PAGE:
Furthest Right

Force-Multiplying Twitter

Social media simply “happened” or emerged according to the popular history; in other words, it was unplanned. Where email emphasized lengthy messages, on social media messages became only a sentence or two. Twitter emerged as a dominant platform over time in part because it made this short format easy and accessible.

The rest of its success came mostly from network effects, or a feedback loop where the more people use a resource, the more valuable it is to new users because the information they seek is more likely to be there:

The network effect is a phenomenon whereby increased numbers of people or participants improve the value of a good or service. The internet is an example of the network effect. Initially, there were few users on the internet since it was of little value to anyone outside of the military and some research scientists.

However, as more users gained access to the internet, they produced more content, information, and services. The development and improvement of websites attracted more users to connect and do business with each other. As the internet experienced increases in traffic, it offered more value, leading to a network effect.

These network effects allowed Twitter to become a top-notch resource for citizen journalism and press releases from government, industry, and non-profit organizations worldwide. It also became a kind of social event where people participated in group chats like they had previously used group SMS.

This made Twitter into a force multiplier effect because people could become famous overnight or get their message out via the service:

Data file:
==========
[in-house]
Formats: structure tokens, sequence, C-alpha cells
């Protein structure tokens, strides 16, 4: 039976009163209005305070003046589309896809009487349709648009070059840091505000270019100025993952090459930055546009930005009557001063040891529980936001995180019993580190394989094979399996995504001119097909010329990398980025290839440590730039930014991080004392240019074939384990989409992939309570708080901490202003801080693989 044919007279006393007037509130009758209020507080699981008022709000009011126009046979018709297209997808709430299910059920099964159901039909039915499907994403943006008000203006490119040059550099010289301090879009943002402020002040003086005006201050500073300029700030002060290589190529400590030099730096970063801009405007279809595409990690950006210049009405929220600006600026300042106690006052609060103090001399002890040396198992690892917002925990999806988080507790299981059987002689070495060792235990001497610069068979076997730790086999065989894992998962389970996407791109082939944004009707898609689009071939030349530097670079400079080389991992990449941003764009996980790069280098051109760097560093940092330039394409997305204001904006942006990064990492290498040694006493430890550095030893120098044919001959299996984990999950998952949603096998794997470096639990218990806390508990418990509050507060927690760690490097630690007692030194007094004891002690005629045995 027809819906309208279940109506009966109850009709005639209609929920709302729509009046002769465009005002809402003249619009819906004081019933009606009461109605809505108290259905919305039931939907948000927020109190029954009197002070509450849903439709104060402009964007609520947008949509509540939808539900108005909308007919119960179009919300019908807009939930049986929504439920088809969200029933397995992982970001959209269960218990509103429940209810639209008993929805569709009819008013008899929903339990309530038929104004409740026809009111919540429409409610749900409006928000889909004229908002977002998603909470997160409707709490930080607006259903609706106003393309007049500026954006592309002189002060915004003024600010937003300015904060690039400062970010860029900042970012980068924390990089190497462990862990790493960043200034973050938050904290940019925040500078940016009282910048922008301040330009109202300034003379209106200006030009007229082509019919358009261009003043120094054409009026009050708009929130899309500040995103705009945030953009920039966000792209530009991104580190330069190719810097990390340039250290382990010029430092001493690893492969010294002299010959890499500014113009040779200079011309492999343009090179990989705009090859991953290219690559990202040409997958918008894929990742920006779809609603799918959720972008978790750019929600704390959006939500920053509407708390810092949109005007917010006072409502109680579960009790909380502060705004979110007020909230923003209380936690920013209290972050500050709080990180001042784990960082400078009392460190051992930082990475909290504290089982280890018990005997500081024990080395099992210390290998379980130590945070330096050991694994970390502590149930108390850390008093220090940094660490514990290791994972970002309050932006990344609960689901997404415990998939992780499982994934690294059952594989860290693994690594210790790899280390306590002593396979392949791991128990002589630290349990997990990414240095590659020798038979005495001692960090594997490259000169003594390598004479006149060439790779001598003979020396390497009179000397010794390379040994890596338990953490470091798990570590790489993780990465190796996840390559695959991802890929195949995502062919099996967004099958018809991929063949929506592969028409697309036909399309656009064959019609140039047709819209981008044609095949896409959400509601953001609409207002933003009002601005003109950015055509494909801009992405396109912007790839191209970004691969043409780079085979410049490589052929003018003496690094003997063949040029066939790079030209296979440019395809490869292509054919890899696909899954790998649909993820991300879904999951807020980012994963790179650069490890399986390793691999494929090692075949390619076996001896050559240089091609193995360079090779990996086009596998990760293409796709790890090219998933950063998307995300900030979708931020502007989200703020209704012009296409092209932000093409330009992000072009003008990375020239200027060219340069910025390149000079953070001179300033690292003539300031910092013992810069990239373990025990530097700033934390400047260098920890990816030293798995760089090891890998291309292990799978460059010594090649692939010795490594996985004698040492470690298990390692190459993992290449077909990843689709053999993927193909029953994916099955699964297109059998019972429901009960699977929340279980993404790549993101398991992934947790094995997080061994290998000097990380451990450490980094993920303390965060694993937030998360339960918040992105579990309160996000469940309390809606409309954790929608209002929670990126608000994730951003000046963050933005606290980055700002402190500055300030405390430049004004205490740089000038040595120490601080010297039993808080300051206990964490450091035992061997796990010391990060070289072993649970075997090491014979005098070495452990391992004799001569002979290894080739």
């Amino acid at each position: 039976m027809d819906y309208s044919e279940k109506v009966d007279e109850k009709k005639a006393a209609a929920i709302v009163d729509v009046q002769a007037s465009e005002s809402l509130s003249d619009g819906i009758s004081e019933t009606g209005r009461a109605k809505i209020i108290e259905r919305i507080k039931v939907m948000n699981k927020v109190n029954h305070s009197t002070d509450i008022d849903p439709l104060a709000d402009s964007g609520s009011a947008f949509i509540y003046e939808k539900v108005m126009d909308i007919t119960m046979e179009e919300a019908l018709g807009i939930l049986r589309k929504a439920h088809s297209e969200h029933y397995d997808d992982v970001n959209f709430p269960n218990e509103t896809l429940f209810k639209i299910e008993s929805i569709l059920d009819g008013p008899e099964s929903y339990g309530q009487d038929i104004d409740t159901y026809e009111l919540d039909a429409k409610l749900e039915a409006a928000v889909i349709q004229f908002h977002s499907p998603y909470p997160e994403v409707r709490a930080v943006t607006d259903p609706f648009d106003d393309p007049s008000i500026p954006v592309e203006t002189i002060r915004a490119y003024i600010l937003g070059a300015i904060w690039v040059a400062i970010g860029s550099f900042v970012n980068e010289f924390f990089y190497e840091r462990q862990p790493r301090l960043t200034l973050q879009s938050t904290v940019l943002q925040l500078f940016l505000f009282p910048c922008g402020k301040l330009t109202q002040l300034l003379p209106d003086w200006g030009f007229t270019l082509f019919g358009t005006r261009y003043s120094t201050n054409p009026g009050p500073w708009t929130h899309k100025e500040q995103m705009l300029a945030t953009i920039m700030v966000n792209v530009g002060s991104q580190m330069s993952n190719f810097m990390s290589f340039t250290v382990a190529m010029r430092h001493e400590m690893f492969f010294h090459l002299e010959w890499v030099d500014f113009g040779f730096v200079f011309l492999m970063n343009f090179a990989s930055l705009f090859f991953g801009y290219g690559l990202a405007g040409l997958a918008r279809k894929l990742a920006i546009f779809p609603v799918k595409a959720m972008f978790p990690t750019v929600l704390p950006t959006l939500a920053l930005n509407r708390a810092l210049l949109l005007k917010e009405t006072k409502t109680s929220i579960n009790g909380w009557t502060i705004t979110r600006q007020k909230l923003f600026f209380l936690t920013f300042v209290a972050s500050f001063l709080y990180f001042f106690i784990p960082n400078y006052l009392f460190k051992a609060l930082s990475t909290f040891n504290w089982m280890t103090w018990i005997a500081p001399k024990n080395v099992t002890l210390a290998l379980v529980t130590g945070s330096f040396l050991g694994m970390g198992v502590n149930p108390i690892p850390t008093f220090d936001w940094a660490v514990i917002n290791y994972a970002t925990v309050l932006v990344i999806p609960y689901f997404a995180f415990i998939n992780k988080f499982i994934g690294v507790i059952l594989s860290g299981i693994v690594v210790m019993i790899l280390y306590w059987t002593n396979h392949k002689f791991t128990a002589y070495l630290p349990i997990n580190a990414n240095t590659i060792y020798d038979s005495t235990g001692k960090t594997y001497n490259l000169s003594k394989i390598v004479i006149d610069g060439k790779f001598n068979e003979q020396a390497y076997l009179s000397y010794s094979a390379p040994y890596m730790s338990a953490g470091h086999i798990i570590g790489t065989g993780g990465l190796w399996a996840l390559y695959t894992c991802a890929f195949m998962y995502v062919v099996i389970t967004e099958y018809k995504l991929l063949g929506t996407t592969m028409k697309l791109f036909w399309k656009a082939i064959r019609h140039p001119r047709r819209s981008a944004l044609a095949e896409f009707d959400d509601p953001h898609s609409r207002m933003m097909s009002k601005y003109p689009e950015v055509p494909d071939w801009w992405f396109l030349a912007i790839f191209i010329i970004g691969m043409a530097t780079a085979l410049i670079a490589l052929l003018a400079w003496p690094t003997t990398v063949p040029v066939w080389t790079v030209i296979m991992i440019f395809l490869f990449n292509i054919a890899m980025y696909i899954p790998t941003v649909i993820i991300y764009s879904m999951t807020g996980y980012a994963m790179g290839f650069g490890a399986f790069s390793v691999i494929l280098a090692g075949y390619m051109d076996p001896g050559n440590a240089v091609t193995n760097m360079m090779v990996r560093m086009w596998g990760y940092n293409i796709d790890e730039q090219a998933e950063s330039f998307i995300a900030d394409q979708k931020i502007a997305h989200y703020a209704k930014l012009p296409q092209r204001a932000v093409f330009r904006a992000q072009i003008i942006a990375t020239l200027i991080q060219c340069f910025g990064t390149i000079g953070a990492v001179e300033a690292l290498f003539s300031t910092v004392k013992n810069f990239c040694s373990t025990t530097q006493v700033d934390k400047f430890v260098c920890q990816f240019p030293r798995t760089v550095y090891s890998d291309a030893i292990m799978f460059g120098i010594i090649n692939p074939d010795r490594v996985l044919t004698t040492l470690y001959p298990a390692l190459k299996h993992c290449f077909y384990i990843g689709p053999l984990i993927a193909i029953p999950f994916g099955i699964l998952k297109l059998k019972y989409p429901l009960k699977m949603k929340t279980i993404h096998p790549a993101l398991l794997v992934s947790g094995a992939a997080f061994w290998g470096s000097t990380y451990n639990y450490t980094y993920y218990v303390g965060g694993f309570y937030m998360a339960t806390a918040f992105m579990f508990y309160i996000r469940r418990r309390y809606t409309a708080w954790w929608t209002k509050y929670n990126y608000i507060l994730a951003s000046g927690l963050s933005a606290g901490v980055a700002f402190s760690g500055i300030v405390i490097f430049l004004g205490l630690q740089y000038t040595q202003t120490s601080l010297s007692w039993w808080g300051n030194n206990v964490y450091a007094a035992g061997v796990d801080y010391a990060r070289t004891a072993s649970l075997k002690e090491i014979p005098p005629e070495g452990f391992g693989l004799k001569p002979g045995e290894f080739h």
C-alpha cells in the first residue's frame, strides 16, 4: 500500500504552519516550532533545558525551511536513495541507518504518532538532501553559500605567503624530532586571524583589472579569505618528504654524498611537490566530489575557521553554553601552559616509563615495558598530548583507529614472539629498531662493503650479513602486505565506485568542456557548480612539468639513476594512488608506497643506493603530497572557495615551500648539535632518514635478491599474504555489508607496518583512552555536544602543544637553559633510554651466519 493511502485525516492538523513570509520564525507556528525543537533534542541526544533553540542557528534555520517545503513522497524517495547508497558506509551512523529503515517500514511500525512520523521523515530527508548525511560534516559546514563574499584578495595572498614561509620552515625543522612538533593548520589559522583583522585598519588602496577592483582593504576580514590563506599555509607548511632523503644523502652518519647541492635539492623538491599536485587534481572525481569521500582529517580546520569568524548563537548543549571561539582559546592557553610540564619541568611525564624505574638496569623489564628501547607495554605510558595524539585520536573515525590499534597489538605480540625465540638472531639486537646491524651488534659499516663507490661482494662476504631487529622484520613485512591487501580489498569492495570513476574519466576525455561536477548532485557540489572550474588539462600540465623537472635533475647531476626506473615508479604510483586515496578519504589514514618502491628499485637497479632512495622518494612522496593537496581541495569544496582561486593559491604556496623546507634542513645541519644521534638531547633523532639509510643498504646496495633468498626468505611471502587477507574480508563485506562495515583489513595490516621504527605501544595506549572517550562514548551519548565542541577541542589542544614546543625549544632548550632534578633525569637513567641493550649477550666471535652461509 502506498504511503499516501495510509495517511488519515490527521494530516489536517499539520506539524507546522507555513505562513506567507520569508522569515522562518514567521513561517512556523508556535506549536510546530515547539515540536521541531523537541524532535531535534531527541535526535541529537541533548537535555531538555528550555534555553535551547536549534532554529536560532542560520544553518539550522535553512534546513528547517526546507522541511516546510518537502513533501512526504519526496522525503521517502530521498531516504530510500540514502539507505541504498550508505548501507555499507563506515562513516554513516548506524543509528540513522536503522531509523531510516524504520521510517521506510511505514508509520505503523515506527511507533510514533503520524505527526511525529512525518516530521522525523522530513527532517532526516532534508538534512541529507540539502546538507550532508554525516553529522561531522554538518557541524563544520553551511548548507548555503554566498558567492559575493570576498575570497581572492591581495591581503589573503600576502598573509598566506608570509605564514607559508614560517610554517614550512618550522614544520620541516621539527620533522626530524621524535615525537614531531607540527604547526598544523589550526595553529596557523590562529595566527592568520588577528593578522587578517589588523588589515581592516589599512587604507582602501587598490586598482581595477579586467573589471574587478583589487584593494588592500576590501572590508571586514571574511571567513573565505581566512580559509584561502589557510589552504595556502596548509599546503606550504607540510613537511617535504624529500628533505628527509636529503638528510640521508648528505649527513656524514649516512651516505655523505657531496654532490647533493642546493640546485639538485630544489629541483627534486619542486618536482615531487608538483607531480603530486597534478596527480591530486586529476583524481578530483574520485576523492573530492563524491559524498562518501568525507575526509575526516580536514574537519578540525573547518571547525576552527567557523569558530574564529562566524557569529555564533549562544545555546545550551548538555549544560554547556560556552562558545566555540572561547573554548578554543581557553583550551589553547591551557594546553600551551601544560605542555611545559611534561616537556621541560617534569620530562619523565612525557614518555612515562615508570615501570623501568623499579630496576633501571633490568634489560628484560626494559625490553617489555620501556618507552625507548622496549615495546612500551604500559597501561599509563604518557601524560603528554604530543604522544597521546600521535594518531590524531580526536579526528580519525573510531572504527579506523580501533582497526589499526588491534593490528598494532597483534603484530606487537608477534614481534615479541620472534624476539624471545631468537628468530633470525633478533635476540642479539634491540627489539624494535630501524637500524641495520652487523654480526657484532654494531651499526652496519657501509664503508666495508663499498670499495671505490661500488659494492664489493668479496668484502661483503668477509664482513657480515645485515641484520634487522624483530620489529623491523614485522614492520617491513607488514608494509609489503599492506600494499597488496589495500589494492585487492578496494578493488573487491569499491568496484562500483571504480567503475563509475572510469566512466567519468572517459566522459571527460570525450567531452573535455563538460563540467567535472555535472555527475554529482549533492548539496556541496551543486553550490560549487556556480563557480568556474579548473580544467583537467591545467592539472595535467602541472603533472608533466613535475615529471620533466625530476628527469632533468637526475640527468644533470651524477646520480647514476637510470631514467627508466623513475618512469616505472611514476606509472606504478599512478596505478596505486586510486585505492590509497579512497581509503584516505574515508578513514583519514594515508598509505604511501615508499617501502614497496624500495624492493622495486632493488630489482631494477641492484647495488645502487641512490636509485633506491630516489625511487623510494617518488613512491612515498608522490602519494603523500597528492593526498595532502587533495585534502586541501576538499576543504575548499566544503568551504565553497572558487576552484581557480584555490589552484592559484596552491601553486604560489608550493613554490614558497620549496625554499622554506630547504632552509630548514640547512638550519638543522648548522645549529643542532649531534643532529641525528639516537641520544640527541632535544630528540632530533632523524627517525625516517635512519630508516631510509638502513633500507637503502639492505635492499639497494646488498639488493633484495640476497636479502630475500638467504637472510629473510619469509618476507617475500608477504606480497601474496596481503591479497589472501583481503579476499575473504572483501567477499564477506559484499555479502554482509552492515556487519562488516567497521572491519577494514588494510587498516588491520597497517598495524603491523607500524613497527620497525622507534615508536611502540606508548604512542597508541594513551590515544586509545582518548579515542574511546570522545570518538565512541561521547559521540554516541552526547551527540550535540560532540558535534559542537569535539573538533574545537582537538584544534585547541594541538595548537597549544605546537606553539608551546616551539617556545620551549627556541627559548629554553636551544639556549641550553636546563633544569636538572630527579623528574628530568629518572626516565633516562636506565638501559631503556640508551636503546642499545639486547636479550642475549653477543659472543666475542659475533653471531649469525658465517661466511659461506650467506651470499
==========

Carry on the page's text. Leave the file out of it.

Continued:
The effect produced by a capability that, when added to and employed by a combat force, significantly increases the combat potential of that force, and thus enhances the probability of successful mission accomplishment.

This capability added to an organization can be equipment or human. It consists of any functionality that adds synergy to the existing organization allowing it to not just perform better, but better than the sum of its parts. In addition force multipliers for improved individual effectiveness can occur through adding tools, exercising, training, or all together.

What we are mostly interested in, as taxpayers, is how our own societies can improve using force multipliers because it drastically improves our circumstances using any metric. It is possible to go back in history to previous civilizations, but for now it makes sense just to focus on the Western world in general.

From a societal perspective the remarkable improvement in society can be first visualized by the world’s first passenger train.

On September 27, 1825, Locomotion No. 1 became the world’s first steam locomotive to carry passengers on a public line, the Stockton and Darlington Railway, in North East England.

George Stephenson drove the first train. The engine was called Active (later renamed Locomotion). It pulled a train with 450 passengers at a speed of 15 miles an hour.

George also built the first public inter-city railway line in the world to use locomotives, the Liverpool and Manchester Railway, which opened in 1830.

The effect of this on cities cannot be underestimated: they radically cut travel times, imposed a schedule on the day, and paved the way for other public transportation like underground trains which allowed London to eventually become the most effective city in the world.

An even more astonishing force-multiplier appeared later with the first aircraft .

After a first attempt failed on December 14, the machine was flown four times on December 17, to distances of 120, 175, 200, and 852 feet (36.6, 53.3, 61, and 260 m), respectively.